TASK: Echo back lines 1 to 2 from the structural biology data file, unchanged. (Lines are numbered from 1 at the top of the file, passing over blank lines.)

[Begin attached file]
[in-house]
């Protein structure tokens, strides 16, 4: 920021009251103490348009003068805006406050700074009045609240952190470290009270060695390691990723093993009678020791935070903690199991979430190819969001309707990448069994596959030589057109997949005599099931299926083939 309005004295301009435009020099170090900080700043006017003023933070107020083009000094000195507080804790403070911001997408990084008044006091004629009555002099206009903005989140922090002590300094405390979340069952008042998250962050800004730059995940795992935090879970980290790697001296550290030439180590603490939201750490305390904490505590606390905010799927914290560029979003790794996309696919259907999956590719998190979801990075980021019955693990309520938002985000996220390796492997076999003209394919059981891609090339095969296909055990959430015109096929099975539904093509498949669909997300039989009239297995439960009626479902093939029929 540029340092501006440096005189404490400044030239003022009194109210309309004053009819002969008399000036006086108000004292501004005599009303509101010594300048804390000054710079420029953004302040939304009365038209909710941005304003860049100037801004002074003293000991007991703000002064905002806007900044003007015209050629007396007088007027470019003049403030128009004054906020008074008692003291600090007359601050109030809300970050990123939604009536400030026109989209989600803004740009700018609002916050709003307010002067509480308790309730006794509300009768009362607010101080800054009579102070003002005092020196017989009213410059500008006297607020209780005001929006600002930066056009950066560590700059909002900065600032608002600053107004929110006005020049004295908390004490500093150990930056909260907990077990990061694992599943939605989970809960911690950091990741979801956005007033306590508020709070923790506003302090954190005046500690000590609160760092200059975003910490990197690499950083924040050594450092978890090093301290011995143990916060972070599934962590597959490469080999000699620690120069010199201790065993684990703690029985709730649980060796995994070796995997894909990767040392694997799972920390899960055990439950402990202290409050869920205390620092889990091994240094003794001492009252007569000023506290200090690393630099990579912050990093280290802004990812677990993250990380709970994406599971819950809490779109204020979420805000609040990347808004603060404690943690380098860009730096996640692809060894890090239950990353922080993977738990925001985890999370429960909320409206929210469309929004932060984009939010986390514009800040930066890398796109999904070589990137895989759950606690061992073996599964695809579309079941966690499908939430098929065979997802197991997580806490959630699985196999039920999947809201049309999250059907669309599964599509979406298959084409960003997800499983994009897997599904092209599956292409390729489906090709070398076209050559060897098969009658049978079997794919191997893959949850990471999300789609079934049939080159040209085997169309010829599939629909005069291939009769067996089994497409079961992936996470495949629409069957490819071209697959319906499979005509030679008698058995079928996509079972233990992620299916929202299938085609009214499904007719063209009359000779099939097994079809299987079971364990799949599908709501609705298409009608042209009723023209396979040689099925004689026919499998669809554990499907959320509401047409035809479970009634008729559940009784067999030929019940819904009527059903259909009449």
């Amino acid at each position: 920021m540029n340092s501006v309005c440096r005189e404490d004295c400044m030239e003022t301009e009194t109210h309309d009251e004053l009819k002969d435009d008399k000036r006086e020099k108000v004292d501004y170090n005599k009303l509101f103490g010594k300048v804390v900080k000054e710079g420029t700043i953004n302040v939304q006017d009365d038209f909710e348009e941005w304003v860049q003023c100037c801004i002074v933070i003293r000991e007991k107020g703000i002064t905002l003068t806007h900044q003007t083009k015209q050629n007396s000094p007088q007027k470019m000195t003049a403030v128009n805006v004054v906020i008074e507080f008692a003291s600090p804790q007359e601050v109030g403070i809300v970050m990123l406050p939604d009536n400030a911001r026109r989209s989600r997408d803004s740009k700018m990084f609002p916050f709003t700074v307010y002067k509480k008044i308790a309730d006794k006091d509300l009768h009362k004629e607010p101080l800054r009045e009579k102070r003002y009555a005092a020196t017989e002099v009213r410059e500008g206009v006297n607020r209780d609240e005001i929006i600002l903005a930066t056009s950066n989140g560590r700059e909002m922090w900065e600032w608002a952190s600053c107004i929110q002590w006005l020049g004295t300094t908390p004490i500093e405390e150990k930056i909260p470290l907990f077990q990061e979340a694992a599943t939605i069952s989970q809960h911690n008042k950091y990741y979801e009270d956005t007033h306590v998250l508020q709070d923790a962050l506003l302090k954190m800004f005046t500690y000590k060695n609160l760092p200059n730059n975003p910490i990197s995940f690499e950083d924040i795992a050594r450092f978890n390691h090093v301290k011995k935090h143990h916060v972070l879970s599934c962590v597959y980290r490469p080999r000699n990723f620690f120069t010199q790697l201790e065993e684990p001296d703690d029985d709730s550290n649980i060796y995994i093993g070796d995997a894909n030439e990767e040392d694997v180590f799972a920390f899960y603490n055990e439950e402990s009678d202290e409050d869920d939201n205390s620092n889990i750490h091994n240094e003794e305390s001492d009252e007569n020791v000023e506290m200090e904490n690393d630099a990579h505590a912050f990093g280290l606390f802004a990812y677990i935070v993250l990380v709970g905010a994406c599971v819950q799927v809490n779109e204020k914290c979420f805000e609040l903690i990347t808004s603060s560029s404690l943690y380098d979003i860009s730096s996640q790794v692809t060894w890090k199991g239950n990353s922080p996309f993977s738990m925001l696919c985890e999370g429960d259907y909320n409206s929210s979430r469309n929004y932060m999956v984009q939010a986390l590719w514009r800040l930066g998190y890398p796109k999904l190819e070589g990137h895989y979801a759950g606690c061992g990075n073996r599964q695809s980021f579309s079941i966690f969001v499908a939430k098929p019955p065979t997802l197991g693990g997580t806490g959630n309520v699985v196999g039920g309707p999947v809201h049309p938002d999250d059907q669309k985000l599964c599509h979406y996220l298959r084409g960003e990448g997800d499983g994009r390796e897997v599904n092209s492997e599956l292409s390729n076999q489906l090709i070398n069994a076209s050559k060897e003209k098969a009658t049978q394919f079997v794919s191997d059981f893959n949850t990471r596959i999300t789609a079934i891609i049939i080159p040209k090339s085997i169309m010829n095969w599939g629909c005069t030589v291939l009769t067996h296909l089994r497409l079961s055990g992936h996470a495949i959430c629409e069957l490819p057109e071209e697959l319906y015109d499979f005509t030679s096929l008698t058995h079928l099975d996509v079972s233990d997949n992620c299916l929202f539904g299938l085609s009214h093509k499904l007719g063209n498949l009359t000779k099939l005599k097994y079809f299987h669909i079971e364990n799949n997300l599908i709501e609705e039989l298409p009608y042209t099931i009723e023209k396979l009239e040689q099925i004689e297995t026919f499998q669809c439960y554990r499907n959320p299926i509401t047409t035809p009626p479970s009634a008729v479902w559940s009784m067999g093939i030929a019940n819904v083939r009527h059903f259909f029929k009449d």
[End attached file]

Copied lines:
[in-house]
């Protein structure tokens, strides 16, 4: 920021009251103490348009003068805006406050700074009045609240952190470290009270060695390691990723093993009678020791935070903690199991979430190819969001309707990448069994596959030589057109997949005599099931299926083939 309005004295301009435009020099170090900080700043006017003023933070107020083009000094000195507080804790403070911001997408990084008044006091004629009555002099206009903005989140922090002590300094405390979340069952008042998250962050800004730059995940795992935090879970980290790697001296550290030439180590603490939201750490305390904490505590606390905010799927914290560029979003790794996309696919259907999956590719998190979801990075980021019955693990309520938002985000996220390796492997076999003209394919059981891609090339095969296909055990959430015109096929099975539904093509498949669909997300039989009239297995439960009626479902093939029929 540029340092501006440096005189404490400044030239003022009194109210309309004053009819002969008399000036006086108000004292501004005599009303509101010594300048804390000054710079420029953004302040939304009365038209909710941005304003860049100037801004002074003293000991007991703000002064905002806007900044003007015209050629007396007088007027470019003049403030128009004054906020008074008692003291600090007359601050109030809300970050990123939604009536400030026109989209989600803004740009700018609002916050709003307010002067509480308790309730006794509300009768009362607010101080800054009579102070003002005092020196017989009213410059500008006297607020209780005001929006600002930066056009950066560590700059909002900065600032608002600053107004929110006005020049004295908390004490500093150990930056909260907990077990990061694992599943939605989970809960911690950091990741979801956005007033306590508020709070923790506003302090954190005046500690000590609160760092200059975003910490990197690499950083924040050594450092978890090093301290011995143990916060972070599934962590597959490469080999000699620690120069010199201790065993684990703690029985709730649980060796995994070796995997894909990767040392694997799972920390899960055990439950402990202290409050869920205390620092889990091994240094003794001492009252007569000023506290200090690393630099990579912050990093280290802004990812677990993250990380709970994406599971819950809490779109204020979420805000609040990347808004603060404690943690380098860009730096996640692809060894890090239950990353922080993977738990925001985890999370429960909320409206929210469309929004932060984009939010986390514009800040930066890398796109999904070589990137895989759950606690061992073996599964695809579309079941966690499908939430098929065979997802197991997580806490959630699985196999039920999947809201049309999250059907669309599964599509979406298959084409960003997800499983994009897997599904092209599956292409390729489906090709070398076209050559060897098969009658049978079997794919191997893959949850990471999300789609079934049939080159040209085997169309010829599939629909005069291939009769067996089994497409079961992936996470495949629409069957490819071209697959319906499979005509030679008698058995079928996509079972233990992620299916929202299938085609009214499904007719063209009359000779099939097994079809299987079971364990799949599908709501609705298409009608042209009723023209396979040689099925004689026919499998669809554990499907959320509401047409035809479970009634008729559940009784067999030929019940819904009527059903259909009449």